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"Ik wacht op zijn telefoontje."

Translation:I am waiting for his call.

September 19, 2014

25 Comments


https://www.duolingo.com/profile/Dani_girl12

Why is "I wait on his telephone call" not acceptable?


https://www.duolingo.com/profile/dideler

"on" is correct and is also used in North America, the mistake is probably the tense of "wait"you used. Or maybe Duolingo didn't expect "telephone" in the sentence.


https://www.duolingo.com/profile/BillofKempsey

The tense is okay. You are probably right that "telephone" was not expected. I feel that should be reported and corrected.


https://www.duolingo.com/profile/Soglio

In most of the US, you'd say "wait for" rather than "wait on his call." I'm not sure about British English, though.


https://www.duolingo.com/profile/BillofKempsey

"Wait on" is used in Scotland and parts of Northern England


https://www.duolingo.com/profile/Dani_girl12

And the wee country of Northern Ireland :)


https://www.duolingo.com/profile/Kinsmw

And New Zealand!


https://www.duolingo.com/profile/nzcanadian

"I wait for him to call" also not accepted for some reason. Perhaps slightly different tense?


https://www.duolingo.com/profile/deguo

While that is more likely what you would say in English, telefoontje is being used as a noun here.


https://www.duolingo.com/profile/Yee_Ho

For Dutch mother tongues: Is this really used a lot? Netiher in German, nor in English, it is not that common at all...


https://www.duolingo.com/profile/Nierls

yes, telefoontje means phone call, whereas just telefoon would mean telephone. Many diminutives have different meanings from the normal word.


https://www.duolingo.com/profile/Soglio

"I am waiting for his call" is very common in English. [Native US English speaker]


https://www.duolingo.com/profile/Yee_Ho

Sure, what I meant is the diminutive. "Telefonaatje" is a strange word somehow.

Noone ever says "I am waiting for his callsie" (or whatever diminutive you might use in English). Or in German "Ich warte auf ihr Telefonatchen".


https://www.duolingo.com/profile/roferretti

In the tips notes of section, at the bottom it says: "Many diminutives obtain different meaning" Het telefoontje= phone call, and het ijsje=icre cream (instead of meaning little ice)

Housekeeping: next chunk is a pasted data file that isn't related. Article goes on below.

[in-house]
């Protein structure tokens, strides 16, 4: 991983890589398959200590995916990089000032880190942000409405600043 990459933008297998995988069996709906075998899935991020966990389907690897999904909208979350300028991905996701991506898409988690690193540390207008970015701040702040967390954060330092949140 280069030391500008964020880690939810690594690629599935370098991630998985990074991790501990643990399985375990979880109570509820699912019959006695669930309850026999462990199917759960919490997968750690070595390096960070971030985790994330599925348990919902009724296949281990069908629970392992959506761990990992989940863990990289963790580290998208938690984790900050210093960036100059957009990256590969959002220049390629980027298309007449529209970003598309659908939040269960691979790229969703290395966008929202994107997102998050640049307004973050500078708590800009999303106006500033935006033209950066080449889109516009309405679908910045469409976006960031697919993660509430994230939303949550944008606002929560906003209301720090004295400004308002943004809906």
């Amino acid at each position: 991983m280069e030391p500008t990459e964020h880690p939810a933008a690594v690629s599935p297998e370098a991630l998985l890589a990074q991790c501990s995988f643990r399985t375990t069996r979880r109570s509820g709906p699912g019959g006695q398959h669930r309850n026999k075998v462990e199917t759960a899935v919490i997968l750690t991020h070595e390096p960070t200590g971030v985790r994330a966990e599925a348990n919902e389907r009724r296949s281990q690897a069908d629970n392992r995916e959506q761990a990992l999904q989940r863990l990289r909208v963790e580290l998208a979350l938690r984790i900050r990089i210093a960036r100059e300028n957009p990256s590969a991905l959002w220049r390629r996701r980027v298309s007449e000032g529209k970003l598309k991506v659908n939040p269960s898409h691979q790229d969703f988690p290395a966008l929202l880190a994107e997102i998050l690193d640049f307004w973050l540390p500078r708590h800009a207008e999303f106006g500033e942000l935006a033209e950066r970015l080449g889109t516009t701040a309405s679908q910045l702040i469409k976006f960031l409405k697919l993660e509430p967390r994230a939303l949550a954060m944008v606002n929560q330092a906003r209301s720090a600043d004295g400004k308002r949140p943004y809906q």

https://www.duolingo.com/profile/Yee_Ho

I asked this to my dutch friend and she confirmed it to be common. Thanks!


https://www.duolingo.com/profile/MentalPinball

just a comment: in Spanish diminutives are also used quite a lot (cervecita, asadito, partidito, etc.) and at least where I live it is not uncommon to hear ppl say that they need to make "un llamadito" when they need to make a phonecall.


https://www.duolingo.com/profile/Highways

That's right, and we have to say that those diminutive forms adds a familiar tone, making the action less formal, or in some cases it add an ironic meaning. I think it's the same in Dutch, nevertheless there are words with another meaning when they are used in diminutive form.


https://www.duolingo.com/profile/Squonkalini

Wouldn't it be "una llamadita?"


https://www.duolingo.com/profile/MentalPinball

it depends on the area. In my area we refer to phonecalls as masculine (un llamado telefonico -sorry, my keyboard is screwed up), therefore the diminutive would be "llamadito" :)


https://www.duolingo.com/profile/Kaelinho

Yet, really informal (slang most likely) but I've heard in latin Spanish "échame un fonazo". Like "drop me a 'phone" to ask someone to call you.


https://www.duolingo.com/profile/MariaDuoEvents

I don't think it's slang. And in my experience 'échame in fonazo' is not common in Latin American Spanish in general, but it's rather restricted to certain areas/countries.


https://www.duolingo.com/profile/revles

British English would prefer. 'I am waiting for his phone call' rather than, 'I am waiting for his call', although the latter is acceptable'.


https://www.duolingo.com/profile/yipivan

May I ask how -tje is actually pronounced?


https://www.duolingo.com/profile/dordoom

It is pronounced as it is written: /tje/


https://www.duolingo.com/profile/RobinG02

Take the 'Ch' from 'Chess' the use the 'e' from 'jongen', that's what it sounds like

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